Survey by Geodesys conducted during LegalEx 2017 finds that the abolition of stamp duty is the most anticipated change to the house buying process.
A recent survey by Geodesys, a leading provider of conveyancing searches for residential and commercial properties, found that the abolition of stamp duty was top of a list of changes which could shake up the conveyancing process in the next 20 years.
The survey was timed to coincide with LegalEx, the annual conference attracting thousands of industry professionals. It asked attendees to identify what they predicted would be the most significant change in the house-buying process over the next two decades.
After internal research from Geodesys, a shortlist of four options was presented to attendees at LegalEx and via Geodesys’ social media channels. The shortlist featured:
- Deposits at offer stage – a change in law requiring purchasers to pay a deposit to secure a house and offer financial reassurance to sellers
- Abolition of stamp duty – the tax on residential and non-residential properties would be abolished
- Introduction of a new home buyers report – upfront provision of information to potential buyers to aid the decision-making process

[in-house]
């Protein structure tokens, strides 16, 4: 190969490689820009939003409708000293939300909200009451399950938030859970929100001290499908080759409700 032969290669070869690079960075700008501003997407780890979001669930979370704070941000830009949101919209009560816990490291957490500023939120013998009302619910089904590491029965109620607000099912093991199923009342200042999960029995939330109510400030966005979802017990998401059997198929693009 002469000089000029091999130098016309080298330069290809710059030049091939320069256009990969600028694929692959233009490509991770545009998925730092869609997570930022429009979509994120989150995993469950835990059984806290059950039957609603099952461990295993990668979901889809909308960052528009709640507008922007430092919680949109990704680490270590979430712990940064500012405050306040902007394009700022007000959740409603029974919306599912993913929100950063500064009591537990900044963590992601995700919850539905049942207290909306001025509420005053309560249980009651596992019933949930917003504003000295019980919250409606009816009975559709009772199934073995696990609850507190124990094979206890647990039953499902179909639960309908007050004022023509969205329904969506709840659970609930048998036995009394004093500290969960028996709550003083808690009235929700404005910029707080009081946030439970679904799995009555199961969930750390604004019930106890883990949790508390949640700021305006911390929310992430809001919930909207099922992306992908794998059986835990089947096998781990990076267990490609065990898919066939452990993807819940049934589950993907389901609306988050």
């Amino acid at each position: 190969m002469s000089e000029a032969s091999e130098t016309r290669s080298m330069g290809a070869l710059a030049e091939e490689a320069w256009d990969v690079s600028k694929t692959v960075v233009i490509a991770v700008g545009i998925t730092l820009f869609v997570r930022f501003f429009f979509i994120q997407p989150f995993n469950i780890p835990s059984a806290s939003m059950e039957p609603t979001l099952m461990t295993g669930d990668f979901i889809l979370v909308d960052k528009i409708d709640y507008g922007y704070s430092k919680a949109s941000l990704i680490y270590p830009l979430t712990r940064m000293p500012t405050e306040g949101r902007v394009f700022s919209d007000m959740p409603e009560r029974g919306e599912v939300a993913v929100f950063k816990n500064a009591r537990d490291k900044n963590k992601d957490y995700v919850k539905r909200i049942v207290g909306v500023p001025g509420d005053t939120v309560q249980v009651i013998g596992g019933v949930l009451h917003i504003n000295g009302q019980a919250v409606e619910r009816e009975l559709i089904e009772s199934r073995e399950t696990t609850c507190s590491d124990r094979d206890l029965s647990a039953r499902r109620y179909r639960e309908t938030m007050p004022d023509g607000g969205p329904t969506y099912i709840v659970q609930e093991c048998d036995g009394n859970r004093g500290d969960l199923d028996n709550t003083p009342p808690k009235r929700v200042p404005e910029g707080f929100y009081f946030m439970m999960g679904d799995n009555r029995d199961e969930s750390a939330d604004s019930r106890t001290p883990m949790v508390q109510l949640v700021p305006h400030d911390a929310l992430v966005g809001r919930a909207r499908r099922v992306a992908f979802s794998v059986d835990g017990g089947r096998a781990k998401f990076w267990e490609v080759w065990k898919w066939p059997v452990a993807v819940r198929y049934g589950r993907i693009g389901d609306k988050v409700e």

- Secure property portal – a portal that all parties can use to communicate with each other in order to avoid fraud, access relevant data and reports and provide an audit trail.
Abolition of stamp duty proved most popular, with 40% saying that they believe this will be the biggest change in conveyancing. Introducing a deposit at the offer stage of purchasing a property came in a close second at 31%.
Commenting on the survey results, Tim O’Brien, Head of Business Strategy and Development at Geodesys, said: “The survey answers proved divisive, with the two most radical suggestions proving to be the most popular amongst those taking part. Having been operating in this sector for 20 years, Geodesys has seen a great deal of change in the conveyancing market and the abolition of stamp duty could prove popular for both homebuyers and sellers alike.
According to reports, £7.3bn was paid in stamp duty on property purchases last year and the average transaction cost of buying and selling a house is now £11,000 – in London, this is more than £31,000. However, there was no mention of stamp duty in the Budget last month so for now at least, it looks like wishful thinking.”